Texas unemployment benefits lawsuit: what's the reason and what could be the consequences?
Texas becomes the second state to face a lawsuit from jobless workers over its governor’s decision to end pandemic unemployment benefits early.
As the US economy reopens with over half the population vaccinated, businesses are searching for employees to staff their establishments but having difficulties finding willing bodies. Blaming enhanced unemployment benefits, there has been a move in over half the states to cancel the additional assistance to prod people back to work. However, workers are beginning to push back against those executive decisions.
Due to the unpreceded situation created by the covid-19 pandemic the US Congress created enhanced unemployment programs which were extended under the American Rescue Plan until 6 September. However, citing the need to get people back to work 25 Republican governors took the executive decision to end benefits early.
In Louisiana the Democrat governor reached an agreement with Republican lawmakers to do the same. So far, in a handful of other states, Republican legislatures are trying to get their states to follow suit.
Texas workers say the governor’s decision to stop $300 pandemic unemployment benefit is unlawful
Texas Governor Greg Abbott announced in May that his state would stop participation in the enhanced unemployment benefits programs, including a weekly booster of $300 on top of other jobless aid, on 26 June. His decision was one of two dozen that followed Montana’s lead to end one or all of the enhanced benefits before the 6 September expiration date.
There is no federal obligation for states to participate in the programs, however unemployed workers in Texas allege that the governor overstepped his authority in canceling the enhanced unemployment benefits. Through Facebook, two separate groups of jobless aid recipients, Texas Unemployment Updates and Unemployment Petition and Peaceful Protest, organized to stop the state from ending the financial assistance.
The 30,000-plus members among the two groups say that Governor Abbott did not have the legal authority to take the decision on his own, but that it should be determined by the Texas Workforce Commission. The lawsuit states that Governor Abbott “exceeded his power” when he opted out of the program, and seeks a restraining order to keep benefits from ending for nearly a million Texans. A judge was set to hear the case on Friday.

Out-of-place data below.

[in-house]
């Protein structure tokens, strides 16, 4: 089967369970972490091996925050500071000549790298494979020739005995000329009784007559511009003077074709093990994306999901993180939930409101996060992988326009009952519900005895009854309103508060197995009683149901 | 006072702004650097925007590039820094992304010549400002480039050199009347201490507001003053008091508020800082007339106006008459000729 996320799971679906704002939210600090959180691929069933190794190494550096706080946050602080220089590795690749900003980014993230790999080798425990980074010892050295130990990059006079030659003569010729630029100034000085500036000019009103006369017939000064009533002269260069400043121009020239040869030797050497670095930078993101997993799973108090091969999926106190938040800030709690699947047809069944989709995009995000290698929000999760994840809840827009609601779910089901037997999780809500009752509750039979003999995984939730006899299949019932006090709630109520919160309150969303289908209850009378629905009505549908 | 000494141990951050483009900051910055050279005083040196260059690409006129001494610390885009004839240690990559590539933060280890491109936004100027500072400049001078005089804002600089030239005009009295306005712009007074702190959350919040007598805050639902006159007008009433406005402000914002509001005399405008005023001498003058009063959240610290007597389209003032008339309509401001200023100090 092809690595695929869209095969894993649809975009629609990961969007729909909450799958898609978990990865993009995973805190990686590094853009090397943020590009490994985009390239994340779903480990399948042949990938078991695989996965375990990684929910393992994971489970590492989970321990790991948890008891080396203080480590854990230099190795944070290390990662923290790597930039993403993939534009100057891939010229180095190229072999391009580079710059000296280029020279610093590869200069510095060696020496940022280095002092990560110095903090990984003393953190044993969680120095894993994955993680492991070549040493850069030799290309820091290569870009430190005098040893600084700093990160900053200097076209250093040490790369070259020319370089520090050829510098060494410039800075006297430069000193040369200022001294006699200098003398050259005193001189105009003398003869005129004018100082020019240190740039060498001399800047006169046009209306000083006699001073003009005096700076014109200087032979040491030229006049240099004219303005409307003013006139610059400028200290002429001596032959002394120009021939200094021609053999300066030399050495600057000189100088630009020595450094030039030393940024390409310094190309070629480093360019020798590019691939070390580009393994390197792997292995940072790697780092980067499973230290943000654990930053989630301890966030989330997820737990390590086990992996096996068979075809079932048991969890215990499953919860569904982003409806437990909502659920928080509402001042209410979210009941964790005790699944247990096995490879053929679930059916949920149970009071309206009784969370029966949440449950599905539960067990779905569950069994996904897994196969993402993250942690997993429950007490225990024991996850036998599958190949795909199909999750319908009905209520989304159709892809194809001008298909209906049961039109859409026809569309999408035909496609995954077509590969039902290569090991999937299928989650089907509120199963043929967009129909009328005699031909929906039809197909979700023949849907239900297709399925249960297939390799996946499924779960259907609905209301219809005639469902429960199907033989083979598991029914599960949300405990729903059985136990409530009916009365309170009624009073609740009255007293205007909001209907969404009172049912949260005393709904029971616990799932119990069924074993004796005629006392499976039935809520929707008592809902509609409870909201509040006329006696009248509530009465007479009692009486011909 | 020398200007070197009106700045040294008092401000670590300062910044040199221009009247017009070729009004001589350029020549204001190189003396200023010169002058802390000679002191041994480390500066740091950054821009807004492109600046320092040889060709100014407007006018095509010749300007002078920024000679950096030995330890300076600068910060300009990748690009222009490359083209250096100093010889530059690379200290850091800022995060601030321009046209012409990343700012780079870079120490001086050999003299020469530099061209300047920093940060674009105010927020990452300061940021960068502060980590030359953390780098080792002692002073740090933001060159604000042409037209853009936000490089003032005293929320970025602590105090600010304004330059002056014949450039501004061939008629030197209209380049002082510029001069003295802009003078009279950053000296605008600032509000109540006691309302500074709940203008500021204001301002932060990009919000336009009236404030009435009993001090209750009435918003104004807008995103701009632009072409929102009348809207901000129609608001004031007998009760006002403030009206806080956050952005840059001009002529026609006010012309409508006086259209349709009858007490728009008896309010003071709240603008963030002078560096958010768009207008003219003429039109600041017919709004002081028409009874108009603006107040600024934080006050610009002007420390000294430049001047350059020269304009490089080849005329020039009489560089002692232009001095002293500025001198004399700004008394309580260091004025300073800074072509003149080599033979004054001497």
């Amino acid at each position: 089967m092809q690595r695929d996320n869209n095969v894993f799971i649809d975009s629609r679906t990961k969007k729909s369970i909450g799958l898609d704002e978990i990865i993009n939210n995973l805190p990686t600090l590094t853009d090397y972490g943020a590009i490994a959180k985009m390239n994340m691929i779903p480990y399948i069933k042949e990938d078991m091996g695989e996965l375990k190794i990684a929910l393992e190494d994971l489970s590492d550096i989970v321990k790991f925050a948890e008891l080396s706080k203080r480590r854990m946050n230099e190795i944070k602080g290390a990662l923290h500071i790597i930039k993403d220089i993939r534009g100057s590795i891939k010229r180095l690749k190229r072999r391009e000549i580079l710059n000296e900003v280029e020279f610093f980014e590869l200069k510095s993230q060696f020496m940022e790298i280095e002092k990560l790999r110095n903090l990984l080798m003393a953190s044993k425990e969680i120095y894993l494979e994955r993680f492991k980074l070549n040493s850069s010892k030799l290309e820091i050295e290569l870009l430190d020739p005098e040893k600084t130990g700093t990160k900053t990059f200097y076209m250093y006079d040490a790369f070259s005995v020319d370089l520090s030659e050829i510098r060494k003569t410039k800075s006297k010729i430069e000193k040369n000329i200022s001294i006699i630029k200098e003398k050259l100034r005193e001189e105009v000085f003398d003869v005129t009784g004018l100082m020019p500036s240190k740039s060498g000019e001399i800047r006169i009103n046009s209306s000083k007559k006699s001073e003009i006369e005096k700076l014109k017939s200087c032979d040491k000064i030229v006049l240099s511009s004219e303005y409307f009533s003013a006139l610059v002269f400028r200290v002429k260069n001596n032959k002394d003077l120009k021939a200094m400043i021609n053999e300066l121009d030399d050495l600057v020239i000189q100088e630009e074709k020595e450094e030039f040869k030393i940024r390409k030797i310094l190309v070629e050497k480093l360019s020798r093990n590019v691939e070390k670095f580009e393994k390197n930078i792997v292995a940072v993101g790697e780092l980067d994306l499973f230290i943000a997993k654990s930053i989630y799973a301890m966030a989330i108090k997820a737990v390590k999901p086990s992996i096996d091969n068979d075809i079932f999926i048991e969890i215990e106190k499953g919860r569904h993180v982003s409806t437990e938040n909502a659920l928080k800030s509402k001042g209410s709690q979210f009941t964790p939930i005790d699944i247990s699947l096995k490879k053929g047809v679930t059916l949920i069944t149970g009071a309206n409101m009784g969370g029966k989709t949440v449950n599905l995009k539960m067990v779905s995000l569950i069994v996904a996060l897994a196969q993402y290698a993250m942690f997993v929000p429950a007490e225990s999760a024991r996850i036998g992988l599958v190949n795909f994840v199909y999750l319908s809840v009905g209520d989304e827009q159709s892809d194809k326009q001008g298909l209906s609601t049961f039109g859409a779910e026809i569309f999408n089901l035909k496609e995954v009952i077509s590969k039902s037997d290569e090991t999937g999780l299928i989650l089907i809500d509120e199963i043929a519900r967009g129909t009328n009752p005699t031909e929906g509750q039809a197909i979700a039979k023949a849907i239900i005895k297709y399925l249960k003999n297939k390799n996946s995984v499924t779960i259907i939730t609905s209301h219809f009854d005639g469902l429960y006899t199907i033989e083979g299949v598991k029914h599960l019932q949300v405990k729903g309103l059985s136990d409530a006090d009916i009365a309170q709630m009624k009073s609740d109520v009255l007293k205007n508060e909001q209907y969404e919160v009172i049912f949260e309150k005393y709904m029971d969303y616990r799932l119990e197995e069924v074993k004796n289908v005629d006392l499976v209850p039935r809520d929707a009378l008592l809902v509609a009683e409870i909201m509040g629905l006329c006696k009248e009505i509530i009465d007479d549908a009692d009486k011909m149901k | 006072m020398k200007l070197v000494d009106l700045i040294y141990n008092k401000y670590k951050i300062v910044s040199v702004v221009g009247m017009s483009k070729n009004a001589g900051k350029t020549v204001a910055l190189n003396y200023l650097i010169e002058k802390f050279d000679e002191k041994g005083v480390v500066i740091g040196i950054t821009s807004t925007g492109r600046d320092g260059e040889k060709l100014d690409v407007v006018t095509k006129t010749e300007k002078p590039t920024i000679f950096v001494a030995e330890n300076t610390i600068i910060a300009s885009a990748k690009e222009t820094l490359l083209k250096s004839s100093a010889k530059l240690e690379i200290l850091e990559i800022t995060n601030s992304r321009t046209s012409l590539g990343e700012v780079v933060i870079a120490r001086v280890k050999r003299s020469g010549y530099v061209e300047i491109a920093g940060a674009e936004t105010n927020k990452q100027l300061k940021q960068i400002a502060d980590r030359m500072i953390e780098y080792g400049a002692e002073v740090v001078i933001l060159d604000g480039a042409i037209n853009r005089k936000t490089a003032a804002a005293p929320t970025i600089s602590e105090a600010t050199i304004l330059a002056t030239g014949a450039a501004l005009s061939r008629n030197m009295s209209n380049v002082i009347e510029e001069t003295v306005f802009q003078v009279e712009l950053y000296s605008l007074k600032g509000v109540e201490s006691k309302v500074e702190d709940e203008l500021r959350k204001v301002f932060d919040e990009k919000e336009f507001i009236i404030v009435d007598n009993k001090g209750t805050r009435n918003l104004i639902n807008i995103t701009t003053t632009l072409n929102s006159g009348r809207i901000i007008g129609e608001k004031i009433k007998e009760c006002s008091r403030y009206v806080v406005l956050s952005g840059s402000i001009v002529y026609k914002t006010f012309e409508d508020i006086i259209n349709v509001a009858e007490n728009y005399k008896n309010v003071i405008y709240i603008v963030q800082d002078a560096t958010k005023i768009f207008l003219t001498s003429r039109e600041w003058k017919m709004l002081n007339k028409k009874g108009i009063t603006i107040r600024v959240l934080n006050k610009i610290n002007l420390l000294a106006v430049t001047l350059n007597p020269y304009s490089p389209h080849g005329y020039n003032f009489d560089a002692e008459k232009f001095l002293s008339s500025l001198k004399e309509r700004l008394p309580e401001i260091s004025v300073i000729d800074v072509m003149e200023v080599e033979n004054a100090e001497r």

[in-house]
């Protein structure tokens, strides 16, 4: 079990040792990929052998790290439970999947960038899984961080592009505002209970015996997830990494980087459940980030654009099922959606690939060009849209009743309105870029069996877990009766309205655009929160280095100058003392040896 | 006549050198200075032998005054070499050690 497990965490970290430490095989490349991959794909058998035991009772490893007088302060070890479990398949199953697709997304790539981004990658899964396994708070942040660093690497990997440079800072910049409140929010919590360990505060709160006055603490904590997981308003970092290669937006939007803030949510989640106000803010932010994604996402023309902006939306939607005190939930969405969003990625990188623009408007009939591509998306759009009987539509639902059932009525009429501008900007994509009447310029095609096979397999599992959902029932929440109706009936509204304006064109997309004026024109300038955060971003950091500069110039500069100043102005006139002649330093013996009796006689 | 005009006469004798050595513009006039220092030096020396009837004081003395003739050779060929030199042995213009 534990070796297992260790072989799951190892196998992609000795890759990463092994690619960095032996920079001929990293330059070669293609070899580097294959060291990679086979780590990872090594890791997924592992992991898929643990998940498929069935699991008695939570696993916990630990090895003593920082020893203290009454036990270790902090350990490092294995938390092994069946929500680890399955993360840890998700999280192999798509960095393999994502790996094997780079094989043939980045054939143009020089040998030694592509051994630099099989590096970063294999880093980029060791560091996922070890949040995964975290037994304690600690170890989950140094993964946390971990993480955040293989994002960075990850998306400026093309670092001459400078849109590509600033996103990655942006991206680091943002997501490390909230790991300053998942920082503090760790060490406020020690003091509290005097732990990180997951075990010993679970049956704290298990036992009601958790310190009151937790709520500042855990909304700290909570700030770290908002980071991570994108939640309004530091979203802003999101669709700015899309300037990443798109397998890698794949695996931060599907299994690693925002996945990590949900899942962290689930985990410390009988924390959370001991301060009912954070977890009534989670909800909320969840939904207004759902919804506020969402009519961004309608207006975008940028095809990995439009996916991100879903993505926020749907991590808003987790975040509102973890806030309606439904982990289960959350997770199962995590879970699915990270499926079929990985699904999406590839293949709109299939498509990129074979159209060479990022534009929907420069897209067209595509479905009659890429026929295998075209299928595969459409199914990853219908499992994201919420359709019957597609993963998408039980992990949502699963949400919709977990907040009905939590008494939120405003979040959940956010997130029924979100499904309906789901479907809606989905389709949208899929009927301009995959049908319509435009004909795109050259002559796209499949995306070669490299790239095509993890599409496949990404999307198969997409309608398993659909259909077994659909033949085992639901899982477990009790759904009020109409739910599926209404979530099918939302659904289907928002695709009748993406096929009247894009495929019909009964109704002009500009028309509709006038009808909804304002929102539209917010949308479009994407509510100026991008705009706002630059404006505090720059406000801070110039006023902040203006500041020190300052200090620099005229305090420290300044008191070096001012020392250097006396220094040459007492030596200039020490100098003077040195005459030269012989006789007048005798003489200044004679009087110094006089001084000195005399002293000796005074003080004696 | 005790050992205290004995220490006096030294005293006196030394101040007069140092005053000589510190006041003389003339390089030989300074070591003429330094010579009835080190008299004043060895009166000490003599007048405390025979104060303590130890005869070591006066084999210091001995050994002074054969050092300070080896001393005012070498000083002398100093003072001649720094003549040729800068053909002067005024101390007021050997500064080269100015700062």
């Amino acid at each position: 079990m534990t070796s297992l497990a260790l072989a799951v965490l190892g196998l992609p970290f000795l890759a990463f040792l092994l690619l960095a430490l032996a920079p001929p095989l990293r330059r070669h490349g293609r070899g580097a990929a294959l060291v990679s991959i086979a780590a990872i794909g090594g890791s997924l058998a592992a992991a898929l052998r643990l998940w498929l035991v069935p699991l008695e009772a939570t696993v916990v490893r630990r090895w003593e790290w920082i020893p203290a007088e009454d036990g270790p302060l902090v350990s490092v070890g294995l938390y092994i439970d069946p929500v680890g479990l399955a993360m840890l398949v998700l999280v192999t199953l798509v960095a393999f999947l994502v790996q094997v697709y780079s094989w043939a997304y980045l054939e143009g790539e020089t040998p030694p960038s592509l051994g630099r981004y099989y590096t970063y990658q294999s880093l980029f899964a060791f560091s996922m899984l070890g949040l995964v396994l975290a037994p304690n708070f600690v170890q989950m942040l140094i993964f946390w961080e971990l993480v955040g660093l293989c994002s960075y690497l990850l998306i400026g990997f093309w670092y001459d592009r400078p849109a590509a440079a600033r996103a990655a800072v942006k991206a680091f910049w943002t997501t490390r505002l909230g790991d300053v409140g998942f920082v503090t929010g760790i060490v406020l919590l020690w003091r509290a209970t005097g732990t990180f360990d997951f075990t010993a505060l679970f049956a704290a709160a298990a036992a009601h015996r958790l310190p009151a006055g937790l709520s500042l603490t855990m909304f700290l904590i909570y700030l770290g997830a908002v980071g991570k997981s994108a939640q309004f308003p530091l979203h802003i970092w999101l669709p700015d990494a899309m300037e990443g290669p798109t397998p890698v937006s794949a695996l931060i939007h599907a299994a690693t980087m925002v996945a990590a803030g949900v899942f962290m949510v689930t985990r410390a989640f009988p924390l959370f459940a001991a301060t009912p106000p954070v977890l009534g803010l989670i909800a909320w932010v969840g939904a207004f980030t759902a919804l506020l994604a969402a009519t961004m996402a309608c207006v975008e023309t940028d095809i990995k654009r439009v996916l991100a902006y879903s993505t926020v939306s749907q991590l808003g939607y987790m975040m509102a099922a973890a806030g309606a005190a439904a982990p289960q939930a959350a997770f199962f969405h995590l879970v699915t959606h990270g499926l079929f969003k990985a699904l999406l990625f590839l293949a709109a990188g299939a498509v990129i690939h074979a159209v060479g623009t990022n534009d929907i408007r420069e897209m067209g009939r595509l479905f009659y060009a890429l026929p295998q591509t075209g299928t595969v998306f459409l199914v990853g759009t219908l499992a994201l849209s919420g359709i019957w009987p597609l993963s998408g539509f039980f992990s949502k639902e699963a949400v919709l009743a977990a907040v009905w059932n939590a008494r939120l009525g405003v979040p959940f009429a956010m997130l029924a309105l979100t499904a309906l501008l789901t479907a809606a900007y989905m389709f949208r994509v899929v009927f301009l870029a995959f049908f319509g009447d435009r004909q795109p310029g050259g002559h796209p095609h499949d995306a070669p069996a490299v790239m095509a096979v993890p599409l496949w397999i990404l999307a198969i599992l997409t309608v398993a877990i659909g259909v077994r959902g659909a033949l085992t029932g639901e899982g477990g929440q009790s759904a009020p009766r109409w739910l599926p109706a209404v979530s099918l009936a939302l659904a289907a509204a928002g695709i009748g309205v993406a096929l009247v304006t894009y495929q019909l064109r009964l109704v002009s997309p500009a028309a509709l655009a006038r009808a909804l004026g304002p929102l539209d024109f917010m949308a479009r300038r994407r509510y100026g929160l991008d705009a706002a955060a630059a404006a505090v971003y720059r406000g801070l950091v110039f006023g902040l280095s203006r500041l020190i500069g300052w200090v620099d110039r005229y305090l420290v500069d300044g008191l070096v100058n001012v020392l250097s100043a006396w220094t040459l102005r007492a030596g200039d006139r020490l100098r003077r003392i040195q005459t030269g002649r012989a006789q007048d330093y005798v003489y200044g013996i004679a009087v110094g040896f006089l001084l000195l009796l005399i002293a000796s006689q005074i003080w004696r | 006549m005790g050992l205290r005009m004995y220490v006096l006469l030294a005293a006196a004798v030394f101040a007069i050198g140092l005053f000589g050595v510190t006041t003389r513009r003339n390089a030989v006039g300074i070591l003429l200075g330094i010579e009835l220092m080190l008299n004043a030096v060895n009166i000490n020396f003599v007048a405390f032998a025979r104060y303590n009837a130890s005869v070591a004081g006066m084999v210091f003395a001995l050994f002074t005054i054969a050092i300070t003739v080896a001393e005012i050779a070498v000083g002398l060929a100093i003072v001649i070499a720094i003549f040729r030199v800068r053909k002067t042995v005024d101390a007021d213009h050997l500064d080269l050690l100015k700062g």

Indiana judge stops state from ending enhanced unemployment benefits
Judge John Hanley of the Marion Superior Court granted a preliminary injunction on Indiana’s suspension of the enhanced unemployment compensation programs on Friday. The decision reinstates payments for around 230,000 Indiana residents which stopped on 19 June. Judge Hanley said there was a "preponderance of evidence" that Governor Eric Holcomb had violated Indiana law with his decision to end the pandemic jobless aid early. Under Indiana law the state is required "to procure all available federal insurance benefits to citizens."
Judge Hanley in his ruling wrote "A loss of housing or medical care and the inability to provide food, shelter and adequate childcare for a family constitute irreparable harm pending resolution of this cause of action and are not adequately compensable by an award of damages."
A handful of legislatures push to have enhanced unemployment benefits stopped
Three states – Michigan, North Carolina and Wisconsin, now have legislation pending the signature of their respective state’s governor to end the $300 a week in extra unemployment compensation. All three states have Republican-controlled state legislatures and Democrat governors. It is expected that all three governors will veto the bills but have yet to do so.
Lawmakers in Kansas passed a non-binding resolution calling on Governor Laura Kelly to end the $300 weekly extra payment. Governor Kelly is opposed to such a move. Likewise, New Mexico Governor Michelle Grisham received a letter from Republican leaders in the state House of Representatives with a similar request to encourage jobless New Mexicans to return to work. In the case of New Mexico though lawmakers asked for a “one-time $1,200 return-to-work bonus once an unemployed worker has been on the job for a month,” to be created in place of the weekly additional payment.
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